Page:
What books would you recommend to learn physics, being a a Math major, from classical mechanics, electricity, etc. to modern physics?
As for mechanics I'd recommend:
Stefan Banach - Mechanics (1951)
Arnold VI - Mathematical Methods of Classical Mechanics
I also recommend Griffiths books:
Griffiths - Introduction to Electrodynamics
Griffiths - Introduction to Quantum Mechanics
If you want a solid and consistent approach to physics from the theoretical point of view (I assume that as a mathematician you don't want an experimentalist's point of view) then you can't go past the series by Landau and Lifshitz - "Course of Theoretical Physics" (Amazon).
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Michael Spivak gave me a small volume he wrote on mechanics from the mathematicians perspective, and he is said to be preparing to release a longer book on physics explicitly for mathematicians. In the meantime you might like Max Born's Atomic Physics. I myself enjoyed, and learned from, at least looking at J.C.Maxwell's E&M.
I will assume you are getting started - once you finish the equivalent of the first year of calculus-based physics, then you should dig in / branch out depending on your interests (optics, dynamics, modern physics - i.e. 20th century - E&M, etc.)
For an overview of it all, I recommend the Feynman Lectures on Physics, supplemented liberally with any of the solid textbooks (such as the following) and I suppose some Wikipedia. I like the Feynman lectures because they are entertaining, conversational, and provide a great insight into physics. Here are some example introductory texts - I can personally vouch for HLR.
Frankly, I recommend you go to the syllabus of the introductory, calculus-based physics from a school you respect and select that textbook as a reference.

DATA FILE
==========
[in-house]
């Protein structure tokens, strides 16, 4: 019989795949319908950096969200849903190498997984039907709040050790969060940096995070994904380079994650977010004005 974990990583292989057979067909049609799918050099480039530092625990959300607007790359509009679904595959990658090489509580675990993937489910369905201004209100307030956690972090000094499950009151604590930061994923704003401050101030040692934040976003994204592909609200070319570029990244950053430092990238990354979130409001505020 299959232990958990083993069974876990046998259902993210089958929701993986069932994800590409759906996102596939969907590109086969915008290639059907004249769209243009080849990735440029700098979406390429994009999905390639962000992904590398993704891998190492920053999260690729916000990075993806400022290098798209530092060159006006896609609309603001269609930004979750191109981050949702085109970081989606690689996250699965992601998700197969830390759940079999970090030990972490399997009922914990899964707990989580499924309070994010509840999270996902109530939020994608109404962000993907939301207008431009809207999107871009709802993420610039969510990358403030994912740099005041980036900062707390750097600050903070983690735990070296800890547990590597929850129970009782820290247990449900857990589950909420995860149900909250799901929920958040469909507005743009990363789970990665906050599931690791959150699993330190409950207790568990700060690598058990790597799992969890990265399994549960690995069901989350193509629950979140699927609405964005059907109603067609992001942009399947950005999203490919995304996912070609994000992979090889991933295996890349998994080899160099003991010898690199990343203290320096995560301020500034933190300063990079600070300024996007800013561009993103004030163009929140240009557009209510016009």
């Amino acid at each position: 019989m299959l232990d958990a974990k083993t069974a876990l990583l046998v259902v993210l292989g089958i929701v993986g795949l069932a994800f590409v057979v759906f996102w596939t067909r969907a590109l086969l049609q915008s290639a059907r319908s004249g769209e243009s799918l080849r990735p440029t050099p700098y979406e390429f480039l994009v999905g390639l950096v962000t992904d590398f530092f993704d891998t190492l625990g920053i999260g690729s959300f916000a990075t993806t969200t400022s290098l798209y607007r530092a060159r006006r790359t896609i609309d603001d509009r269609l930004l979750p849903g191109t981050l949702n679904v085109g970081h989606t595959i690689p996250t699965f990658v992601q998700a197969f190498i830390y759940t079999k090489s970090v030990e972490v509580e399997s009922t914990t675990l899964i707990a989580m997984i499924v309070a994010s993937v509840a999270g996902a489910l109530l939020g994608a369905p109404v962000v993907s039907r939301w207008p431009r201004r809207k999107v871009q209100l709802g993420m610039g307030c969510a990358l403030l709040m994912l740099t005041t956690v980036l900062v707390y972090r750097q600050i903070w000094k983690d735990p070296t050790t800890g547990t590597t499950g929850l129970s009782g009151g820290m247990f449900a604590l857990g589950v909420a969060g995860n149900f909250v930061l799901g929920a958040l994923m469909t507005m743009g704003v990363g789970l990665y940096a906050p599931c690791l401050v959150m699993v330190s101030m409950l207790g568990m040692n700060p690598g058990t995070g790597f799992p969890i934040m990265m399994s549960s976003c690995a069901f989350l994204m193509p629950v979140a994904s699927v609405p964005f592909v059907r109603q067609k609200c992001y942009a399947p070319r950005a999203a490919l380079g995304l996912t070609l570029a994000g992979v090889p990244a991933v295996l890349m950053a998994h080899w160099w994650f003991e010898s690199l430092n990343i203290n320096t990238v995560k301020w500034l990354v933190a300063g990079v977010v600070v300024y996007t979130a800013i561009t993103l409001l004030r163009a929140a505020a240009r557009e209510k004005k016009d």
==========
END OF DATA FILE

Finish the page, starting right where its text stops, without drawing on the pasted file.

I did a physics major as an undergraduate, in addition to my studies in mathematics and engineering. I still find that the first year's material is the most useful content, although I think that the concepts covered in introductory Modern Physics courses are really cool. If you are interested, in addition to the Feynman lectures that I have read on the side, I was quite impressed with the text we used: Modern Physics - Serway, Moses, Moyer. While remaining very readable, it provides more of a textbook approach, whereas Feynman is a lecture style.
These books have more math than the typical introductory physics textbooks. But they also introduce the "physicists" way of thinking (e.g. how to gain physical intuition).
I started in math as an undergrad (topology/geometry) and then went into physics for grad school. I know your pain... :) Most of the books people have suggested already are excellent works that provide physical intuition and if you're going to do some physics for real then make sure you read 'em. That said, most of what was mentioned does NOT present stuff the way a math guy likes so -- assuming you are a junior or senior in a math undergrad program -- my recommendations are,
For geometry and dynamical systems as applied to Classical Mechanics:
For (functional) analysis applied to Quantum Mechanics:
For Lie Groups and using them like a physicist:
For understanding quantum and path integrals:
You gotta understand rotation stone cold:
And differential forms are required:
For general relativity:
For stat mech:
and for a final one-shot book that tries to hit everything under the sun: